Trans-Pacific View | Diplomacy | South Asia
As Washington and Delhi seek stronger ties, three policy shifts underway in the Biden administration may limit cooperation.
President Joe Biden smiles during a virtual meeting with Indian Prime Minister Narendra Modi, Australian Prime Minister Scott Morrison and Japanese Prime Minister Yoshihide Suga, from the State Dining Room of the White House, Friday, March 12, 2021, in Washington.
Credit: AP Photo/Alex Brandon
Against the odds, U.S.-India relations flourished under President Donald Trump. Shared concerns over China and a strong rapport between Trump and Indian Prime Minster Narendra Modi insulated the relationship from much of the chaos other U.S. partners experienced. Nevertheless, India welcomed President Joe Biden’s “spectacular victory.” Enthusiasm for Biden’s win signaled a hope in New Delhi that the new administration would cement the gains made over the past four years and pave the way for a closer U.S.-India partnership. However, though both leaders seek stronger ties, three policy shifts in Washington may limit U.S.-India cooperation.
First, Biden is likely to take a more nuanced approach to China, seeking avenues to cooperate in an otherwise competitive relationship. This multidimensional approach will create a more difficult geopolitical path for New Delhi, pushing India to once again balance relations with its northern neighbor. While Biden’s approach to China will likely be similar to his predecessor’s, even slight improvements in U.S.-China ties may impact India’s strategic calculus.
How the Biden administration approaches Pakistan could also limit U.S.-India cooperation. Biden may warm to Pakistan in hopes of receiving concessions in Afghanistan. Any rapprochement between the United States and Pakistan could elicit contempt from India and undermine Washington’s reliability as a security partner in New Delhi’s eyes.
Second, Biden has promised to place a greater emphasis on values. Since his re-election in 2019, Modi has shown a willingness to transgress the democratic norms that underpin U.S.-India relations. Internet shutdowns, arrests of journalists, and police violence suggest a concerning decline in civil liberties. While the Trump administration was largely silent on these matters, Biden is expected to take a stand. Differences over values could not only impact the tone and pace of the relationship but, if unchecked, could raise doubts in the Biden administration over India’s credibility as a strategic partner in the Indo-Pacific.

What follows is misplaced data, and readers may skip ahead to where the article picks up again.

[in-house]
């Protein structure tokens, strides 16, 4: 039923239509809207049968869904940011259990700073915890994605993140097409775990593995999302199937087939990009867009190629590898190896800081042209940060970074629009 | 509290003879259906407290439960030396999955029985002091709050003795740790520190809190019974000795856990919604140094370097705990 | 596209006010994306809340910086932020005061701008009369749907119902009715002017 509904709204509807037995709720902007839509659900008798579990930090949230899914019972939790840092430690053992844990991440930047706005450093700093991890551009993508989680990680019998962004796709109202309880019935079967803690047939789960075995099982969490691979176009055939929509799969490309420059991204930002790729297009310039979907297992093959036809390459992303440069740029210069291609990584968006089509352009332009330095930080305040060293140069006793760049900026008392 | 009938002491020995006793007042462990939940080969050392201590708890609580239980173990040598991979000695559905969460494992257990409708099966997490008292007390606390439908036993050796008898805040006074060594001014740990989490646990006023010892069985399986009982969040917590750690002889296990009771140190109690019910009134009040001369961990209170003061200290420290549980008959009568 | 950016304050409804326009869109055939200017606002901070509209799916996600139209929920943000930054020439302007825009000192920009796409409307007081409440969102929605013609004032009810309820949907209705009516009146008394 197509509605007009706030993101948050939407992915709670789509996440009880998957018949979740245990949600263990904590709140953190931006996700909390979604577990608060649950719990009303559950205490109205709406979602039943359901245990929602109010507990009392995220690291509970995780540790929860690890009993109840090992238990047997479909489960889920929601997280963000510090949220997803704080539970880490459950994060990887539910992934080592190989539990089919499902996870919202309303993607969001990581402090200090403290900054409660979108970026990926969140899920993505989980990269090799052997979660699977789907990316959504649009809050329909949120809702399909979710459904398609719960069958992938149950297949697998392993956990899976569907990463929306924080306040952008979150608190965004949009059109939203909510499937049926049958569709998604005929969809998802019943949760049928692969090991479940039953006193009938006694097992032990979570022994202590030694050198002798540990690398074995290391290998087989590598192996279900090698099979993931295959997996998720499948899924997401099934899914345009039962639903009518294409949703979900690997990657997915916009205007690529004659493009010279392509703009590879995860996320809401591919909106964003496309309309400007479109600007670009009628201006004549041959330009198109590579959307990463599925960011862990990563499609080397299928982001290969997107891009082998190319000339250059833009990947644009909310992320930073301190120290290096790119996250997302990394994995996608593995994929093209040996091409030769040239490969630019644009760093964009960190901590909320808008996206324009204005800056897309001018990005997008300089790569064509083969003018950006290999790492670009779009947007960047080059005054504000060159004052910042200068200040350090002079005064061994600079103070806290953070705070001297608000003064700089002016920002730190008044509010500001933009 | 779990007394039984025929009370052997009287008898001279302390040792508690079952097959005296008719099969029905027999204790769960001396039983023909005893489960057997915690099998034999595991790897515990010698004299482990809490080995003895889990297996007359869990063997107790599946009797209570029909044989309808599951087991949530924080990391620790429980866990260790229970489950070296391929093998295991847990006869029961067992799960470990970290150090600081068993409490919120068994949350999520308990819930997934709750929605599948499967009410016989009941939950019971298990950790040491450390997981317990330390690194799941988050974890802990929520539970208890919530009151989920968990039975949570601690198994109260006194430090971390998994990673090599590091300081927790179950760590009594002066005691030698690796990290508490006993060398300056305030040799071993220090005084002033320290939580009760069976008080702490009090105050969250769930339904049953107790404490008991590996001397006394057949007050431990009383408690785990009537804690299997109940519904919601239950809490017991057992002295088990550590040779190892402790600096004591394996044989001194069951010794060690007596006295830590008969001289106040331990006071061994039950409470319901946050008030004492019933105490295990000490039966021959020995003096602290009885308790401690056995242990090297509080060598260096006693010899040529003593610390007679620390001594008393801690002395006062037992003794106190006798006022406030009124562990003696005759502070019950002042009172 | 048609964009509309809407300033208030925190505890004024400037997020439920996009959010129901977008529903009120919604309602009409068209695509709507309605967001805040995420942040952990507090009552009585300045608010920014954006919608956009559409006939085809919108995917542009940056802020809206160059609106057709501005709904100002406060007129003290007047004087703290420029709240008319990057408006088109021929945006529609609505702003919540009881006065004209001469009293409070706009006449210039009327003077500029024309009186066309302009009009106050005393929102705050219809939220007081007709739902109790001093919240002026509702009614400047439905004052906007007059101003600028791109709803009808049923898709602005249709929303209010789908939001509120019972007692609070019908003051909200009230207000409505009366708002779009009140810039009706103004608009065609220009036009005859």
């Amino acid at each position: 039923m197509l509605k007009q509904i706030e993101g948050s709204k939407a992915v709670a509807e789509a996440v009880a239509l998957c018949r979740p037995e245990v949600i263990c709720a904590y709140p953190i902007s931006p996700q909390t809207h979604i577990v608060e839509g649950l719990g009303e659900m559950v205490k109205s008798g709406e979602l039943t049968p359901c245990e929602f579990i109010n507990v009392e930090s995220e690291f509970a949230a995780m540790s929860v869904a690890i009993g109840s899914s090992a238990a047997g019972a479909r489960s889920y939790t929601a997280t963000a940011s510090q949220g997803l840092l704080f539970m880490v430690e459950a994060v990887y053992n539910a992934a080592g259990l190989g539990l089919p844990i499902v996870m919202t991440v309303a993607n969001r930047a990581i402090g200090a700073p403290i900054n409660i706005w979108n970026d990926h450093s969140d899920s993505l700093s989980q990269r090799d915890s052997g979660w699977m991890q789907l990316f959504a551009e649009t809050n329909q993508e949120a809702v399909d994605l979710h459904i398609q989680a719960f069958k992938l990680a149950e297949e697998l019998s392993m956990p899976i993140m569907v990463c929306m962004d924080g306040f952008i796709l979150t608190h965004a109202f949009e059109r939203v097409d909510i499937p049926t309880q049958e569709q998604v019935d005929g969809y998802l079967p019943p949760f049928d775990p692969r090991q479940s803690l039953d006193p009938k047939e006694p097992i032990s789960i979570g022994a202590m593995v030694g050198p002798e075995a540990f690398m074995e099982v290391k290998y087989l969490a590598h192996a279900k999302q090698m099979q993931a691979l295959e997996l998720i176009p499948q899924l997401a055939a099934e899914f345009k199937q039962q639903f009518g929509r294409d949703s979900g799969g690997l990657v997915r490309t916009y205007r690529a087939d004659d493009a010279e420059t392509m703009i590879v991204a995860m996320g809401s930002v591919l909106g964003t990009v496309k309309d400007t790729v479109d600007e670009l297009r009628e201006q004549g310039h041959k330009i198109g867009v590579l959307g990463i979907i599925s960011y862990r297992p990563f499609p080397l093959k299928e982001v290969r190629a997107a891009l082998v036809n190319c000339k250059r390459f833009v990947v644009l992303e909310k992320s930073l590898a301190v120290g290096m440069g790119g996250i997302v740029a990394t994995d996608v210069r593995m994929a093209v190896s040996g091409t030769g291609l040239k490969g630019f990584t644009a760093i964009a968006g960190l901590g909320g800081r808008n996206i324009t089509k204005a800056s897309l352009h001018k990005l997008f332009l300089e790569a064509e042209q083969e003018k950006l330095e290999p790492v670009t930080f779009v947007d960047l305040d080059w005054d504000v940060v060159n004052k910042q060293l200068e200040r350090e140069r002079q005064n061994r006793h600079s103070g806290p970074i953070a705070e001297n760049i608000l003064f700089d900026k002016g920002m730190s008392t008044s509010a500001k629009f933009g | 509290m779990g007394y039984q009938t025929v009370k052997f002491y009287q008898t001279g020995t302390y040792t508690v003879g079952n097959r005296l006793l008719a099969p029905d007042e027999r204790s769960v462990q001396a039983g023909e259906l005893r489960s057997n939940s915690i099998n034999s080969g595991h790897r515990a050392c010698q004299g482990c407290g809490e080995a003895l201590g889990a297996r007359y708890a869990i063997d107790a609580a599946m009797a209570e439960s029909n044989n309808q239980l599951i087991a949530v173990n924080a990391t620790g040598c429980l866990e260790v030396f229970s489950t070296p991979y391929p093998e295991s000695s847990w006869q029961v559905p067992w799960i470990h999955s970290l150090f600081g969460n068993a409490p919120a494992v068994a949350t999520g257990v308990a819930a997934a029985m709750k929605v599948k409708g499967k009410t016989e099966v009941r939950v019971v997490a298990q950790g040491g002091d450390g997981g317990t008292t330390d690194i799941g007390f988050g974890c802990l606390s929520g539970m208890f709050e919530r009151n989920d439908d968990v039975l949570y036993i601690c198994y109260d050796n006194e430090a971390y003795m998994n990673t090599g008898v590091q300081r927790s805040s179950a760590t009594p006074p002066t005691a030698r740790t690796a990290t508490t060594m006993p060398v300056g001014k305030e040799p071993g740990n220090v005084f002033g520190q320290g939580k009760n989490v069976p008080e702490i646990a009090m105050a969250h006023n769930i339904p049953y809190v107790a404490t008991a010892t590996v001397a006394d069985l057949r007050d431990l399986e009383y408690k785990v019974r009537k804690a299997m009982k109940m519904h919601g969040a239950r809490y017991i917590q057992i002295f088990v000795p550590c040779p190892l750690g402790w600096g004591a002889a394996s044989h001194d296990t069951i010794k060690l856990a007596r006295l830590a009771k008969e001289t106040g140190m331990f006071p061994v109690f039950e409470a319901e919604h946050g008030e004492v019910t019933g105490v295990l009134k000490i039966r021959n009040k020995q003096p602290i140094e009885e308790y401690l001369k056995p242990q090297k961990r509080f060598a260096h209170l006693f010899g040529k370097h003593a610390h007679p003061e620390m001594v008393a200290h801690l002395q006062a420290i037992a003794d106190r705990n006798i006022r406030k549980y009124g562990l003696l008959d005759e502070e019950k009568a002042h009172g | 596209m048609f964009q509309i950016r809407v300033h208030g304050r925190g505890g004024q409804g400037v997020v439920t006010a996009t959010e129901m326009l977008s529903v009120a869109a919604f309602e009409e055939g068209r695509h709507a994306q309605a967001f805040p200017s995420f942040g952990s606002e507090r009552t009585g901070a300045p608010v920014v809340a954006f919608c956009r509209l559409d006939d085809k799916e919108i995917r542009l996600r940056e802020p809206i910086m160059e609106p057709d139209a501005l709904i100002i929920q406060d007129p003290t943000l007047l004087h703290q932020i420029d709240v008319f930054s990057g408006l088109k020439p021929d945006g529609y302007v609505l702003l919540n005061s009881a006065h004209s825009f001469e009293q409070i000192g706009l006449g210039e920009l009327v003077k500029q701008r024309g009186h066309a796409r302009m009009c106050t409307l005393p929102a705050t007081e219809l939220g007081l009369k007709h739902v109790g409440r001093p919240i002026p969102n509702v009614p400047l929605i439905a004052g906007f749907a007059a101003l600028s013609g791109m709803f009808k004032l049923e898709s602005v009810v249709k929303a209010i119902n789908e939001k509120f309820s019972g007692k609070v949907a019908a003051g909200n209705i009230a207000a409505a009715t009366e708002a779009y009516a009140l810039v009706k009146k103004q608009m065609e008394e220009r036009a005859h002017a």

Third, U.S.-India defense cooperation will need to effectively navigate the Russia factor. While India’s defense relationship with Russia dates back to the Cold War, the United States fears Russian machinery will complicate interoperability with India. In January, India signaled willingness to risk U.S. sanctions for the purchase of a Russian missile defense system. Biden is expected to be tougher on Russia than Trump, which could cause friction as India seeks to maintain ties that date back to the Cold War.
Certainly, enthusiasm for Biden’s electoral win is not entirely misplaced. Biden has been a long-time friend of India. As vice president in the Obama administration, he made important contributions to bilateral ties and as a senator he worked to approve the U.S.-India civil nuclear deal in 2008. He has included more Indian Americans in his administration than any other U.S. president, including his vice presidential pick Kamala Harris, and called U.S.-India ties the “defining relationship” of the 21st century. Like his predecessors, Biden will look to deepen ties.
One area his administration will look to cooperate with India on is borderless threats, particularly climate issues. In February, Special Envoy for Climate John Kerry called India a “red-hot investment opportunity” for clean energy and has set up a consortium of several countries eager to support India with funds and know-how to meet renewable energy goals. The United States and India have also teamed up under the Quad grouping with Australia and Japan to manufacture and deliver up to 1 billion doses of the coronavirus vaccine across Southeast Asia. Cooperation on these issues would not only achieve shared goals between the U.S. and India but would move the partnership beyond security issues.
Under Biden, U.S.-India trade relations may also get back on track. A de-emphasis on trade deficits and a return to more traditional rules of engagement may ease economic cooperation. That being said, a much-anticipated trade deal may not be on the cards given India’s protectionist turn over the past couple years. Biden will be constrained by economic recovery at home. While issues in trade relations will likely persist, more liberal visa policies for Indian nationals may salve the sting of trade problems and broaden people-to-people ties.
With strong bipartisan support extending over four previous U.S. administrations and intensifying strategic convergence, bilateral ties between the U.S. and India were likely to deepen regardless of who won the election last November. These opportunities notwithstanding, enthusiasm for Biden’s electoral win should not obscure policy shifts that may limit partnership. Unexpected gains during the Trump administration pushed cooperation forward. The extent to which ties can expand under Biden remains to be seen.